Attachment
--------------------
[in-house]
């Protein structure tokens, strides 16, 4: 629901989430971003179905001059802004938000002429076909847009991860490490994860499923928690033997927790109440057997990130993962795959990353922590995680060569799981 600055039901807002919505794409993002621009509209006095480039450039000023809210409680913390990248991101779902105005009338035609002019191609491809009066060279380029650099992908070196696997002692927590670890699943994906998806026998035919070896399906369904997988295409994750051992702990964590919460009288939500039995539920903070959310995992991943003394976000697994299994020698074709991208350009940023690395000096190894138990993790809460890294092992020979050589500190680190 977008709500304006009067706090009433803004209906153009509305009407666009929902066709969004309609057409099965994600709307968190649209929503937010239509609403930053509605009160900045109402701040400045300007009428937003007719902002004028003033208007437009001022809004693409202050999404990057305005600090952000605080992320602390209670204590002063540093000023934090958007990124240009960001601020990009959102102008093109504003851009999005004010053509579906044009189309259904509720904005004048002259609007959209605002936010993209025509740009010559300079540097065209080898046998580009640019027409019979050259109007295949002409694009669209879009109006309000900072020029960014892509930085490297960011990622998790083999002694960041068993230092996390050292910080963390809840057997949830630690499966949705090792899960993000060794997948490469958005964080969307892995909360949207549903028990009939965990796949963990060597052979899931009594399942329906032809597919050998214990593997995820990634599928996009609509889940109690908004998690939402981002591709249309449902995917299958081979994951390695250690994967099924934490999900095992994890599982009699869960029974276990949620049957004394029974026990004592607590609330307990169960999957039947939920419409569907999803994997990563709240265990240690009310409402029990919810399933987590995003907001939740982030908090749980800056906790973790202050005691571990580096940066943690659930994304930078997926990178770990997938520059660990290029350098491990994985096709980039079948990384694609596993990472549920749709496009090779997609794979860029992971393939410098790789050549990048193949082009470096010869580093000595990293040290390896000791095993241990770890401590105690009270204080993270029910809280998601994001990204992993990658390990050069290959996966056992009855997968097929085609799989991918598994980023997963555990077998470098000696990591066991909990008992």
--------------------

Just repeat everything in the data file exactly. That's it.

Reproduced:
[in-house]
């Protein structure tokens, strides 16, 4: 629901989430971003179905001059802004938000002429076909847009991860490490994860499923928690033997927790109440057997990130993962795959990353922590995680060569799981 600055039901807002919505794409993002621009509209006095480039450039000023809210409680913390990248991101779902105005009338035609002019191609491809009066060279380029650099992908070196696997002692927590670890699943994906998806026998035919070896399906369904997988295409994750051992702990964590919460009288939500039995539920903070959310995992991943003394976000697994299994020698074709991208350009940023690395000096190894138990993790809460890294092992020979050589500190680190 977008709500304006009067706090009433803004209906153009509305009407666009929902066709969004309609057409099965994600709307968190649209929503937010239509609403930053509605009160900045109402701040400045300007009428937003007719902002004028003033208007437009001022809004693409202050999404990057305005600090952000605080992320602390209670204590002063540093000023934090958007990124240009960001601020990009959102102008093109504003851009999005004010053509579906044009189309259904509720904005004048002259609007959209605002936010993209025509740009010559300079540097065209080898046998580009640019027409019979050259109007295949002409694009669209879009109006309000900072020029960014892509930085490297960011990622998790083999002694960041068993230092996390050292910080963390809840057997949830630690499966949705090792899960993000060794997948490469958005964080969307892995909360949207549903028990009939965990796949963990060597052979899931009594399942329906032809597919050998214990593997995820990634599928996009609509889940109690908004998690939402981002591709249309449902995917299958081979994951390695250690994967099924934490999900095992994890599982009699869960029974276990949620049957004394029974026990004592607590609330307990169960999957039947939920419409569907999803994997990563709240265990240690009310409402029990919810399933987590995003907001939740982030908090749980800056906790973790202050005691571990580096940066943690659930994304930078997926990178770990997938520059660990290029350098491990994985096709980039079948990384694609596993990472549920749709496009090779997609794979860029992971393939410098790789050549990048193949082009470096010869580093000595990293040290390896000791095993241990770890401590105690009270204080993270029910809280998601994001990204992993990658390990050069290959996966056992009855997968097929085609799989991918598994980023997963555990077998470098000696990591066991909990008992």